Editorial: New year’s fight resolutions – UFC Flyweight edition

This one’s easy: keep it around. This isn’t like cool music, where a relationship among artists runs it natural course. These are the world’s…

By: David Castillo | 2 years ago
Editorial: New year’s fight resolutions – UFC Flyweight edition
Bloody Elbow 2.0 | Anton Tabuena

This one’s easy: keep it around. This isn’t like cool music, where a relationship among artists runs it natural course. These are the world’s most elite flyweight fighters, and they have to question their own job security so that what — Mark Wahlberg can get a down payment on his next American tragedy-based movie of the week?

I didn’t want to start this resolution on a sour note, but when we’re talking about flyweights, I’m not fond of the demand that’s set upon them. Flyweights have to be highly technical, move at a breakneck pace, fight elite competition night in and night out, and they have to do it all while upping the ante on audience entertainment. Flyweight’s a tough gig: you do everything you’re asked, and no matter how much more you give, one day you’ll be asked to give more.

May Deiveson Figueiredo set a record for title defenses within a year

The big storyline for the defending champion is whether or not he can maintain his hectic pace between fights, and within them. Dana White was asking a lot when Deiveson fought two bouts within weeks of one another. Somehow, Figueiredo made it look seamless: first by dumpstering Joseph Benavidez, then easily picking apart Alex Perez, until fighting like colliding nuclear warheads against Brandon Moreno. The 33-year old became a contender, a champion, and two-time defending champion all in one year. Who does that?

The magic number here is four: Demetrious Johnson and Matt Hughes managed to score three title fight wins in a single year. Figueiredo obviously won’t be fighting week-to-week, but you gotta wonder if Dana feels like he’s stumbled into the secret ingredient towards keeping flyweight alive — by keeping the title in constant motion. The ‘violence gremlin’ has a lot to offer, and we want his performances well-preserved, but this isn’t exactly the company to offer hazard pay. If this is the harsh reality of flyweight, might as well make history while we can, right?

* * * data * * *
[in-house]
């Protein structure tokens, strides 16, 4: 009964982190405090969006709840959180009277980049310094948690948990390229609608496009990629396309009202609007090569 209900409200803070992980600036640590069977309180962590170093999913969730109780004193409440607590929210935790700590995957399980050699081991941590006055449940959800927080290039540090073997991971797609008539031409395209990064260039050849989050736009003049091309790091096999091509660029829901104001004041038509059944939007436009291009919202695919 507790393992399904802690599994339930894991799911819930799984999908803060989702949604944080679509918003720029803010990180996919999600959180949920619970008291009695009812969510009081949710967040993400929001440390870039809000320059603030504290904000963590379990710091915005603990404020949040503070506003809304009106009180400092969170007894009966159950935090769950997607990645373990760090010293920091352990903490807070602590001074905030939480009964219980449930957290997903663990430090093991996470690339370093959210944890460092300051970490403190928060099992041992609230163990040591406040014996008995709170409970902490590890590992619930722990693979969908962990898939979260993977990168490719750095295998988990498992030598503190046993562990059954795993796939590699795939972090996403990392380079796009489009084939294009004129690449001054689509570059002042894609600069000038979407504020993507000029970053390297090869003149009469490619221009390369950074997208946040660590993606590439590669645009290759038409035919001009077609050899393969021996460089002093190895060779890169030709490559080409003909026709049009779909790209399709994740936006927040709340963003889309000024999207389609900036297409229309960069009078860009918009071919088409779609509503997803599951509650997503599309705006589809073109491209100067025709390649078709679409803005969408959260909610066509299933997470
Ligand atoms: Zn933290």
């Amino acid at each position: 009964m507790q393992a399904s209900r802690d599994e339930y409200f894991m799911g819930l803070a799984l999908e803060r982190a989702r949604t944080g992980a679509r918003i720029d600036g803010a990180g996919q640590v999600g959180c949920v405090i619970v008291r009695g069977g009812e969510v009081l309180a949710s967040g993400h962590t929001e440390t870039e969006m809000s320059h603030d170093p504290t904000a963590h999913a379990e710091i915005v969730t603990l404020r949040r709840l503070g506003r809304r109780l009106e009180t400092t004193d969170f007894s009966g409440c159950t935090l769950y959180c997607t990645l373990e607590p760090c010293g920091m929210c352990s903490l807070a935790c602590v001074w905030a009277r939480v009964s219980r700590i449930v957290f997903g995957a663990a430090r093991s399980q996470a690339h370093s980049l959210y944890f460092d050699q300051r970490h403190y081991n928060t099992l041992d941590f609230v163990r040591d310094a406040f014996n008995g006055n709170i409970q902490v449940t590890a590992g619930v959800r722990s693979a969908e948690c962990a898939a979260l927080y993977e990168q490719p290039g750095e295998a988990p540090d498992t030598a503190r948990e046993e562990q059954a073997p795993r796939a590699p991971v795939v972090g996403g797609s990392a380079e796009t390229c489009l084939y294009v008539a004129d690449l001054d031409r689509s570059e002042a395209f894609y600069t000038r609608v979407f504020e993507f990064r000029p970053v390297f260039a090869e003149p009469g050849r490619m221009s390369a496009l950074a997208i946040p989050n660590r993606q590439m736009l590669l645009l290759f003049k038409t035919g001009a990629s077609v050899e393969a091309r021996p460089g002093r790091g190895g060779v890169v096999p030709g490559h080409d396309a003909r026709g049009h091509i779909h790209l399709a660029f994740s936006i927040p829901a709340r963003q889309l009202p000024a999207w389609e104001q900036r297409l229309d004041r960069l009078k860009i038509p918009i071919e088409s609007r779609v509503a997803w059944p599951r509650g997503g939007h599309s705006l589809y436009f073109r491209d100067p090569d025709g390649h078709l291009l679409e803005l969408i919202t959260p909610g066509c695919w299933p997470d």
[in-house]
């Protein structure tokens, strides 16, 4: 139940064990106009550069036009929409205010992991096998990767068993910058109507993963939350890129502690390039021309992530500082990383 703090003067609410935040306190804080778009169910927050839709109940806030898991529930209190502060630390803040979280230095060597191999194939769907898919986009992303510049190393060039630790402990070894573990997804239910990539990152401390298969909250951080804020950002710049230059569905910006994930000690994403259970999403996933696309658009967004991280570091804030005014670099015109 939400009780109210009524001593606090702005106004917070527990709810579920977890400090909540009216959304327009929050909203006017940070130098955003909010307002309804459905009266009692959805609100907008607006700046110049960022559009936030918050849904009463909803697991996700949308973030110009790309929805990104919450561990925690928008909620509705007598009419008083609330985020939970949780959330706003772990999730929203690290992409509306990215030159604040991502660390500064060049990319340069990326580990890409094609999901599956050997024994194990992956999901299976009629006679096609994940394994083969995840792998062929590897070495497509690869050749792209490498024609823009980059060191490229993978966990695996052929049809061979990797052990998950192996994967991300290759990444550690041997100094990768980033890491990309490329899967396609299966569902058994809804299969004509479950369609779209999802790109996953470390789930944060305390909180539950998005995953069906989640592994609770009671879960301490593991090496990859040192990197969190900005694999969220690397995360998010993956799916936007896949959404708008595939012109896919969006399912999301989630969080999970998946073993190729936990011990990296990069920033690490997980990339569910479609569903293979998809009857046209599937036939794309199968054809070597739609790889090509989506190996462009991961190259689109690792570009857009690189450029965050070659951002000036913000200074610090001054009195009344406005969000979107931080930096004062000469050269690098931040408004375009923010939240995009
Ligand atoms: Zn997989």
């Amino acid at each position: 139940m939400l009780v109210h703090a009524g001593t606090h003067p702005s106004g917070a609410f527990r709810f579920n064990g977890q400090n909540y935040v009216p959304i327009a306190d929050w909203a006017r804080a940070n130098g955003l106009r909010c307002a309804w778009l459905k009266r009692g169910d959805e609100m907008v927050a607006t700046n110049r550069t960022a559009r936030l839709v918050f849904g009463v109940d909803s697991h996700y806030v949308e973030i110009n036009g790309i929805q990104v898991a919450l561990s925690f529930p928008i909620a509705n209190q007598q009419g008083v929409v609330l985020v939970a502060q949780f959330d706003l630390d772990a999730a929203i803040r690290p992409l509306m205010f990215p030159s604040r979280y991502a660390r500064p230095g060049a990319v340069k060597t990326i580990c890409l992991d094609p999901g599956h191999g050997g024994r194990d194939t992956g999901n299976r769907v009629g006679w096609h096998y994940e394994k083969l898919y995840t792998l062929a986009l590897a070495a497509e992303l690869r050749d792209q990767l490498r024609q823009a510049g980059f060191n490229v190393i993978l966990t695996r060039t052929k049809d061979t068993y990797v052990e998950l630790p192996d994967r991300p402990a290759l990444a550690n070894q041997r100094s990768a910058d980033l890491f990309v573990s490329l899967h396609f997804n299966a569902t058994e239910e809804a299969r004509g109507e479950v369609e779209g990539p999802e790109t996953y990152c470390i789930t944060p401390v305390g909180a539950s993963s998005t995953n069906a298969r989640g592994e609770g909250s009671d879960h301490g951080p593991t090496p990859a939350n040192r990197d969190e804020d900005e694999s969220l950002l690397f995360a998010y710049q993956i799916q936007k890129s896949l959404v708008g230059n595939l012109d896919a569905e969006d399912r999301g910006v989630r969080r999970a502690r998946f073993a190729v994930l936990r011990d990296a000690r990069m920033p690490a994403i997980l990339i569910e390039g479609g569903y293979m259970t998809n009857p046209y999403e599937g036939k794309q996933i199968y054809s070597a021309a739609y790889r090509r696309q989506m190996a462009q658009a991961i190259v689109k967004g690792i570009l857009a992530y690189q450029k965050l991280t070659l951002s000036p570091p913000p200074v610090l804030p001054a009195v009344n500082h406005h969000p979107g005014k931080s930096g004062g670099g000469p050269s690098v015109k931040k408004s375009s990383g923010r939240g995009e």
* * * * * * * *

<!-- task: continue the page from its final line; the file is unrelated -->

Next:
Give Moreno all the fights

I was impressed with Moreno. More than just ‘giving the champion a tough fight’ there’s a lot to like about how much Moreno has progressed as a student of the game. His jab works in multiple directions, moving back or forward, and he’s come into his own as a fully-committed body-head combination puncher. His grappling is something I consistently underrate, but no more. I’ve always thought that Figueiredo was lowkey excellent on the ground, but Moreno had no fear exchanging scrambles. While I thought Moreno lost cleanly, it was still a great effort by the challenger.

Figure out the next contender as quick as you made Figueiredo defend his belt

It’s hard to say who’s next on the list of flyweight contenders. Benavidez hasn’t retired, but he’s definitely no longer part of the contender picture. Especially with Jussier Formiga cut; a fighter who may be every bit the elite gatekeeper Benavidez was. That leaves who?

It’s hard to say. Prospects like Askar Askarov and Kai Kara France offer a unique set of skills (especially Askarov), but I wonder whether or not they’re ready. Askarov represents a stylistic challenge more than anything, but it’s a matchup against someone like Figueiredo where the pendulum can swing either way. France, meanwhile, may represent a more traditional challenge with an equally predictable outcome, but France still has some room to grow and develop. Alex Perez, Brandon Royval, and Alexandre Pantoja round out the flyweight musical chairs. Whatever happens, let’s just keep the band together, pretty please?

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David Castillo
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